ComingSoon senior editor Spencer Legacy spoke with Jessica Knight Henry about it loyalty and her portrayal of her grandparents, Jessie and Daisy Brown. The movie is now available on 4K, Blu-ray, DVD and Digital.

Jonathan Majors (Creed III) and Glenn Powell (Top Gun: Maverick) stars in the epic and inspiring true story of two of the U.S. Navy’s elite fighter pilots who helped turn the tide in the most brutal battle of the Korean War: Jesse Brown, the first black pilot in Navy history and fellow fighter pilot and friend, Tom Hudner,” reads the synopsis for the film. “Their heroic sacrifice and enduring friendship would eventually make them the Navy’s most celebrated man.”

Spencer Legacy: What does it mean to your family that J.D. Dillard, the director, wanted to be involved with the project and reached out to you so early in the process?

Jessica Knight Henry: I think it was very important. Jesse’s story was very family-related and, frankly, very personal. The thought of a project being pursued without our involvement gave us a lot of anxiety. But [of] JD and his family background – his father was a pilot – it meant so much to him that we would be involved and really be able to understand what the family thought about this and guide us through the journey. So it really meant a lot and really helped develop the relationship, I think, [with] Entire loyalty The team, the cast, the crew. But she helped us all feel like family and when you share your personal family story, it means even so much more than that.

In speaking with Jonathan Majors, what was really special about his approach to getting to know Jesse and how he wanted to do legacy justice in the movie?

Jonathan is an incredible talent and he takes his work very seriously, diving deep into a role and really trying to embody it in some way. We were very lucky to have had the opportunity to meet two of Jesse’s brothers so early in the process. They weren’t there with us until the time the movie was finished, so I felt like we had their blessing and blessing from others. But he not only digs into what’s historically about my grandfather, but also makes sure he has those anecdotes from the family and digs into the letters.

[He] Really try to make sure that it brings the character of Jesse to life in a real, multi-dimensional way. Even after filming ended, we recently found a record of Jesse’s draft card that the family hadn’t seen before, and we were able to share it with him and he was just blown away. The fact that he was like, “Oh, I recognize his handwriting,” and that meant a lot to him. So even after we’re done, I think the character still means a lot and we’re grateful to have this relationship with him.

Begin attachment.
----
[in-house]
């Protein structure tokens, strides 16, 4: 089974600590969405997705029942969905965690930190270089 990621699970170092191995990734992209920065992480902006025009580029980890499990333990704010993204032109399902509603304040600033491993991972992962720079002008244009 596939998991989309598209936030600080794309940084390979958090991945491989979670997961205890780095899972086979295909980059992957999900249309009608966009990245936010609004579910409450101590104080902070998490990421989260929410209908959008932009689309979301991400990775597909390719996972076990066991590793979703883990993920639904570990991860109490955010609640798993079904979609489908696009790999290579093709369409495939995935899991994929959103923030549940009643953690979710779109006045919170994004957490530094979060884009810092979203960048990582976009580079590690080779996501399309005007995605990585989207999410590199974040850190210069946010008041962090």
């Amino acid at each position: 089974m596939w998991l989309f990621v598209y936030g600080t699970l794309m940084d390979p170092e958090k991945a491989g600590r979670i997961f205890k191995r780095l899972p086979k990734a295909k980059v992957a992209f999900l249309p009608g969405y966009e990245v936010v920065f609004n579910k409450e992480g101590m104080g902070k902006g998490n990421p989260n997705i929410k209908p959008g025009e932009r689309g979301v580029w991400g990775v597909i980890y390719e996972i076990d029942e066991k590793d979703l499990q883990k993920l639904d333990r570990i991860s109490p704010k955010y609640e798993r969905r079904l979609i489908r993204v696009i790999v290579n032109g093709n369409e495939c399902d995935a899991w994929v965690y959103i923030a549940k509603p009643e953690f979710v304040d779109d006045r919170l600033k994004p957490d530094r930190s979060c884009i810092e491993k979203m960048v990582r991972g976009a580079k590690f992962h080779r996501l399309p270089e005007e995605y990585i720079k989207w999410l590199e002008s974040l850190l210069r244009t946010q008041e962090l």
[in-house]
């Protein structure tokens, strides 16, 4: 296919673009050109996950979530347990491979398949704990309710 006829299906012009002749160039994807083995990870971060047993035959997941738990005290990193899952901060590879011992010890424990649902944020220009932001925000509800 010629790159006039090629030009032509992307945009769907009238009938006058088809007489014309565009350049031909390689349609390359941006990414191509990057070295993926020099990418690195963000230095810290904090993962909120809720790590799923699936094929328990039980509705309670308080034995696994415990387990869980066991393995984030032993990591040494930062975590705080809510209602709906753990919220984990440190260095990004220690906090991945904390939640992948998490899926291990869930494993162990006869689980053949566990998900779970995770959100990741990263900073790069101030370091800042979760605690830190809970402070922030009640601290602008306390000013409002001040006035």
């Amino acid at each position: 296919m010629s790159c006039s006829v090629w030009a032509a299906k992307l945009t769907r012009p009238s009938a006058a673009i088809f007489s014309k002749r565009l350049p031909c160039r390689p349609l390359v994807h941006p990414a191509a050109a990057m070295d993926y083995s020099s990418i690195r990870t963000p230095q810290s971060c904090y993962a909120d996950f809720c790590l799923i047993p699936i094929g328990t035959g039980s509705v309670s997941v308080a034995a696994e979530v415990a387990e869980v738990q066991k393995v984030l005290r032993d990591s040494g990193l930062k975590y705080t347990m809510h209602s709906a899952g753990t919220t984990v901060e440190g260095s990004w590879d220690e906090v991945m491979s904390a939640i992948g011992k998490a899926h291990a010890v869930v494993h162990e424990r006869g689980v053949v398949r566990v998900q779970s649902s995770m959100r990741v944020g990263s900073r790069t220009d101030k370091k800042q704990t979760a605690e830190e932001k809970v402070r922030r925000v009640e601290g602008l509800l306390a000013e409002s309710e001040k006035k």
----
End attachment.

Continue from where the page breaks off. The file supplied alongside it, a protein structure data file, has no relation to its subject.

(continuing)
How did it feel to continue filming and watch the film being shot?

It was really surreal. I’ve had the opportunity to go down a few times with various family members and from understanding how to make a movie, which was just like in my head. But what it took to get those big warbirds out there and see the planes — and frankly, the set design was amazing. You’re on this runway on set and you’ll be able to see the level of detail and work that goes into it. But when you see the movie come together… I was with my nephew recently, and he’d say, “Oh my God, the scene where they’re making out on the bridge!” And it just happened to be like a crazy weather day in Georgia, so it worked out perfectly. So just being an insider… It was like being in Disneyland or something, but having it all come through and seeing it all come together was really cool.

Your grandmother, Daisy, is lovingly portrayed by Christina Jackson. How important is it to show her story, too?

So I will tell everyone – the most important character he has loyalty The team had to correct Daisy’s portrayal. With my grandfather, he was killed when my mom wasn’t even two years old, so we always had an idea of ​​who he was and based on the people who knew him, but that personal relationship didn’t really exist. But it was a different story with Daisy. I grew up with it. She was one of my biggest role models, and I am honored to be able to carry on the family legacy and that’s a lot of how I’ve seen her carry herself. So it was very important that they get that right. I couldn’t imagine a better actress coming along and playing my grandmother.